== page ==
Just a brief look at the history of the...

Jewel of the Mediterranean

The Maltese islands are so rich in history dating back to the first settlers in 5900BC. Read on to understand why I love this island so much (apart from it being part of my heritage).

Let's start at the beginning..

The Maltese islands has something for everybody: sandy beaches, rocky beaches, amazing weather, some of the best diving sites in the mediterranean and delicious cuisine influenced from all over the world.  

Malta has one of the most varied histories of the world, and with over 8000 years of it you will need to extend your stay just so you can get the full picture of what it was like living on the most coveted island in the Mediterranean.

The advantageous geographical location and fertile farmland rendered Malta an attractive gem for those seeking Mediterranean trade. With convenient access to mainland Europe, lower Africa, and the Middle East, the island offered a coveted array of potential trading ports to anyone who could conquer it. 

However, the journey to this strategic position was not without its challenges. 

Maltese history is marked by sieges, forceful takeovers, as well as celebrations like Freedom Day and Independence Day, symbolising the constant struggle for independence by the Maltese. For visitors to the island, gaining insight into Malta's historical narrative is essential without dedicating the majority of their stay with their nose buried deep in history books.

Date uncertain - Island Formation

Malta is situated on an underwater ridge linking North Africa and Sicily. Prior to its emergence as an island, Malta remained entirely submerged. Only when the Strait of Gibraltar sealed did the receding sea level unveil the connected islands, which were still linked to both North Africa and Sicily, maintaining this connection for an extended period. 


Maltese archaeologists have uncovered the remains of creatures native to Europe and North Africa, including elephants and hippopotami, notably in Ghar Dalam where you can visit and see the remains for yourself.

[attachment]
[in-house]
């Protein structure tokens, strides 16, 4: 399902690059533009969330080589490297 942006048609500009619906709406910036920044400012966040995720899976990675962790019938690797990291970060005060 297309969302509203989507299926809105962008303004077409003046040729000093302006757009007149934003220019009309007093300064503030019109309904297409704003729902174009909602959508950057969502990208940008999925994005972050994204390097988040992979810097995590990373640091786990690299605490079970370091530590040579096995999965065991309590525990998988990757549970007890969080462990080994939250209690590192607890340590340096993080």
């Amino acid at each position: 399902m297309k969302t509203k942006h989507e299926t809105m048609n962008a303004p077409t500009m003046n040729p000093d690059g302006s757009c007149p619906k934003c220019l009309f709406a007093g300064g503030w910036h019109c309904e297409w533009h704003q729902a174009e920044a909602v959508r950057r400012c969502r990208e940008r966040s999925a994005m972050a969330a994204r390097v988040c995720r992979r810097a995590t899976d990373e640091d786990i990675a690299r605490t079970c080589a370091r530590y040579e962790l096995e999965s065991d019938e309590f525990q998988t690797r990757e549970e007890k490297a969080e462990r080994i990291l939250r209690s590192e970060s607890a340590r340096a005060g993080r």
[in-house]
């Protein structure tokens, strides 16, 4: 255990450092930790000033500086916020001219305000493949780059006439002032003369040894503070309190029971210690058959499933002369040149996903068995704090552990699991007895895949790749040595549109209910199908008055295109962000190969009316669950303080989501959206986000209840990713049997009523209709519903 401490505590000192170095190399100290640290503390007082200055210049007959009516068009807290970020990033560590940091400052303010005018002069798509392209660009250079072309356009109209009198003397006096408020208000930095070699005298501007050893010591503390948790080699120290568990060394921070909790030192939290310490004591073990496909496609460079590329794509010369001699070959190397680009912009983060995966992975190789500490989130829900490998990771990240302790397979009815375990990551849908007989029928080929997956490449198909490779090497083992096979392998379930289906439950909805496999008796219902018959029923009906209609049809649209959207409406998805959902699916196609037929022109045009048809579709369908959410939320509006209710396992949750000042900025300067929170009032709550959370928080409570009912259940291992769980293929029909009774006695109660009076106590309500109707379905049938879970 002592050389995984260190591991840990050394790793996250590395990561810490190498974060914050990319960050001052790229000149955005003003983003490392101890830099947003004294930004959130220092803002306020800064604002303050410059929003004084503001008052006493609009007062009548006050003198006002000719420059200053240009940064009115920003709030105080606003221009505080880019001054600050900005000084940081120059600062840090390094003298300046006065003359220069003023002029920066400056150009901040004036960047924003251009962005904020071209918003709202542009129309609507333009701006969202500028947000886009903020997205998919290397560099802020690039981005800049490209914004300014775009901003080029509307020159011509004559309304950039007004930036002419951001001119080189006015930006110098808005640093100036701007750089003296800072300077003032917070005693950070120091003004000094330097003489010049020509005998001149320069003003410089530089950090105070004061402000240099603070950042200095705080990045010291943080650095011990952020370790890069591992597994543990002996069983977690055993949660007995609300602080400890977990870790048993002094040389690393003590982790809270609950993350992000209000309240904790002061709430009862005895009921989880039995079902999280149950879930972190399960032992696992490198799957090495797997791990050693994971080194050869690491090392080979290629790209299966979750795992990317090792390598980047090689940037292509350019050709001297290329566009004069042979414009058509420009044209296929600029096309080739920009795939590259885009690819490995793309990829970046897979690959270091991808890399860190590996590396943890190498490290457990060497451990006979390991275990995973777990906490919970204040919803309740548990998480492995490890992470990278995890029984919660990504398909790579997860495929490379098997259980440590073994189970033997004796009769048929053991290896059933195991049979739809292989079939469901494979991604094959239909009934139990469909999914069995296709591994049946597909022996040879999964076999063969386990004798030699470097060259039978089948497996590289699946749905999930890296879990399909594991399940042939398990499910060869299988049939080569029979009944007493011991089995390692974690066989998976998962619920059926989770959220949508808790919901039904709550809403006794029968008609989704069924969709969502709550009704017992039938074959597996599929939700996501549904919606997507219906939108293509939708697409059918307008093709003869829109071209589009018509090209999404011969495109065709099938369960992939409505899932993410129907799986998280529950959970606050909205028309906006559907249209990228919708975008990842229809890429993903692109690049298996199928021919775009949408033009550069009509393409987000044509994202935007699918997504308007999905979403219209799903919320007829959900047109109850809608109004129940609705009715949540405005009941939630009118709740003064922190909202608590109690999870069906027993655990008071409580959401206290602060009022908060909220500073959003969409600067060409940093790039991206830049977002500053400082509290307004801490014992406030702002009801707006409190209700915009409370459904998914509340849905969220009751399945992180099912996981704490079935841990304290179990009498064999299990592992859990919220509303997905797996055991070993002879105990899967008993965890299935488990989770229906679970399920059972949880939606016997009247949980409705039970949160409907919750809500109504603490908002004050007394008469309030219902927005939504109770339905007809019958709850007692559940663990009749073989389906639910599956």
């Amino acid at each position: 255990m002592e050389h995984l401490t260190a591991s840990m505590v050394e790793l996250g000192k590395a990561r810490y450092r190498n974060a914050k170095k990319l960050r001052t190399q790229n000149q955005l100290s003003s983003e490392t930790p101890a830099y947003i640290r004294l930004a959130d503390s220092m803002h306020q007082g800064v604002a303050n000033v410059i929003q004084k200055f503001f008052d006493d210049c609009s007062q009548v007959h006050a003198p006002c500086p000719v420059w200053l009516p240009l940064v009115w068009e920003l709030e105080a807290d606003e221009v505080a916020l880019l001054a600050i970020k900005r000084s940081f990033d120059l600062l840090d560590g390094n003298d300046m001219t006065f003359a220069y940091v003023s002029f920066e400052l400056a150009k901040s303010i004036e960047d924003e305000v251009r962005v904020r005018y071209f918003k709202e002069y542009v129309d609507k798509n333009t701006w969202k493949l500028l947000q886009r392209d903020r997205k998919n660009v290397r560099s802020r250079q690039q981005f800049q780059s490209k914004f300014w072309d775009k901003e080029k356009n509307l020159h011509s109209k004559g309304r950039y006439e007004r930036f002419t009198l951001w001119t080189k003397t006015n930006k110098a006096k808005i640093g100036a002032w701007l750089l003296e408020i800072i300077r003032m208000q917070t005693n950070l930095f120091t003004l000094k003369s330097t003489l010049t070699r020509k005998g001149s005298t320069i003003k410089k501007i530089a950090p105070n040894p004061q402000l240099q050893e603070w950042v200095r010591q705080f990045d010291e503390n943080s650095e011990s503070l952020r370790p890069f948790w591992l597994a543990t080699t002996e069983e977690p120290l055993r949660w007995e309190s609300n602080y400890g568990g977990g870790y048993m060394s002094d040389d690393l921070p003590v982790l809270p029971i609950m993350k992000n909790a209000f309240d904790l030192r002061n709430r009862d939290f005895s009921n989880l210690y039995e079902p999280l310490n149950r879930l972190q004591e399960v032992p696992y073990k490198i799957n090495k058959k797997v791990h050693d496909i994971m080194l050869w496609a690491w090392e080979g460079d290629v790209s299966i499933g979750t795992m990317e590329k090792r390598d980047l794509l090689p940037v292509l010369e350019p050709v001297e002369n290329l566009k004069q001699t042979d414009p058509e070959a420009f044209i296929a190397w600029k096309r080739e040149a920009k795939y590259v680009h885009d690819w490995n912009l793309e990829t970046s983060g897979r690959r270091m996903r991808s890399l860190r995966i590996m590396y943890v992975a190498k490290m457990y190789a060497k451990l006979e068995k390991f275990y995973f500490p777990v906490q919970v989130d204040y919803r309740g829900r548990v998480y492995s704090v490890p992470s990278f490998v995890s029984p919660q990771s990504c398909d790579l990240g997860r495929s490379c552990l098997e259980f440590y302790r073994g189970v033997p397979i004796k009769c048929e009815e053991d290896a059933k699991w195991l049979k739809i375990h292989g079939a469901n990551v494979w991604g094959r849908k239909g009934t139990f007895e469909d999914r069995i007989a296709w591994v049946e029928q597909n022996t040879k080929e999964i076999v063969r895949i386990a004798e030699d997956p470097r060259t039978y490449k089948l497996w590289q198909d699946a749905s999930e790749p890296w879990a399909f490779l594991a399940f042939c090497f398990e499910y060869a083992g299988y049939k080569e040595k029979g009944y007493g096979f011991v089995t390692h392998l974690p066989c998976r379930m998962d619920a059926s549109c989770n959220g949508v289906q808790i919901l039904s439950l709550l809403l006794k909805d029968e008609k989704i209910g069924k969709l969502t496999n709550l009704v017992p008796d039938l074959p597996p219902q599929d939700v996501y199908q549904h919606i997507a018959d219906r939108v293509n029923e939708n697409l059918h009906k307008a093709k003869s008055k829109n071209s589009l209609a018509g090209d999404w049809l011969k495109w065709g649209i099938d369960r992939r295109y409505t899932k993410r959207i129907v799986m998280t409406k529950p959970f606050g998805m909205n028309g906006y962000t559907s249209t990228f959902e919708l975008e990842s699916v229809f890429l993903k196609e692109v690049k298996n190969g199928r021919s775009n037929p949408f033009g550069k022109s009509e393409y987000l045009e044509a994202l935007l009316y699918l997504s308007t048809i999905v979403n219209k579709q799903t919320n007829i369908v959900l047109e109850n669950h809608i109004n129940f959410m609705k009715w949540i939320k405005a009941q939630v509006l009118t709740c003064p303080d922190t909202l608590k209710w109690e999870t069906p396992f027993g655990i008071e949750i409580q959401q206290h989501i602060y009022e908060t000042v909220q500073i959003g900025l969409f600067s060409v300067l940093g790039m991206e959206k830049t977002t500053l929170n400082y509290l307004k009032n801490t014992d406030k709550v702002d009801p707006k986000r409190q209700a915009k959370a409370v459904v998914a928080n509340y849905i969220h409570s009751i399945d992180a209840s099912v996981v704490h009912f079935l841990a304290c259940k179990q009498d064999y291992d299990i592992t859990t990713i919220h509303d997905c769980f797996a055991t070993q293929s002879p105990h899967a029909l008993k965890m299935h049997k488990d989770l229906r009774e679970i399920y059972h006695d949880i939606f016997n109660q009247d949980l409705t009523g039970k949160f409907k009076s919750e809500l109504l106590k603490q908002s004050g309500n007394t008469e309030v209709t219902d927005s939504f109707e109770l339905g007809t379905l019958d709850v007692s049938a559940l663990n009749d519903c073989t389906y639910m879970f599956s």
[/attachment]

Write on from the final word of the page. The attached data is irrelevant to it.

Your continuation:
5900 BC - The First Settlers

The information available about the initial settlers on Malta is sparse, to say the least. It is believed that these early inhabitants likely immigrated from Sicily in search of new territories. They were a resourceful community of builders, farmers, fishermen and hunters who brought domesticated animals to the islands for sustenance and to establish farming settlements.

These settlers are credited with the construction of the temples you will find scattered across the islands. Their dwellings were primarily in the caves of Malta, and it is believed that they still maintained some form of contact with other cultures. After a few centuries, due to severe droughts they were forced to depart, leaving the islands uninhabited.

We know that these early inhabitants were followers of Paganism, and their legacy laid the foundations for Maltese culture during the Neolithic era.

3850 BC - The next Settlers

A second period of colonisation is attributed to a subsequent wave of settlers returning to Malta from Sicily. Over the ensuing 1,500 years, the colonies would embark on a seemingly insurmountable task: the creation of monolithic temples dedicated to the fertility goddess.  

This began with the construction of the Ggantija Temples in Xaghra Gozo. As it is so close to where we will be staying, I will be including a visit within the retreat.  Here we will hold a silent meditation.

However, our knowledge of these settlers and their customs is exceptionally scarce, given the limited information available about this specific period in Maltese history. It seems to have been literally wiped clean.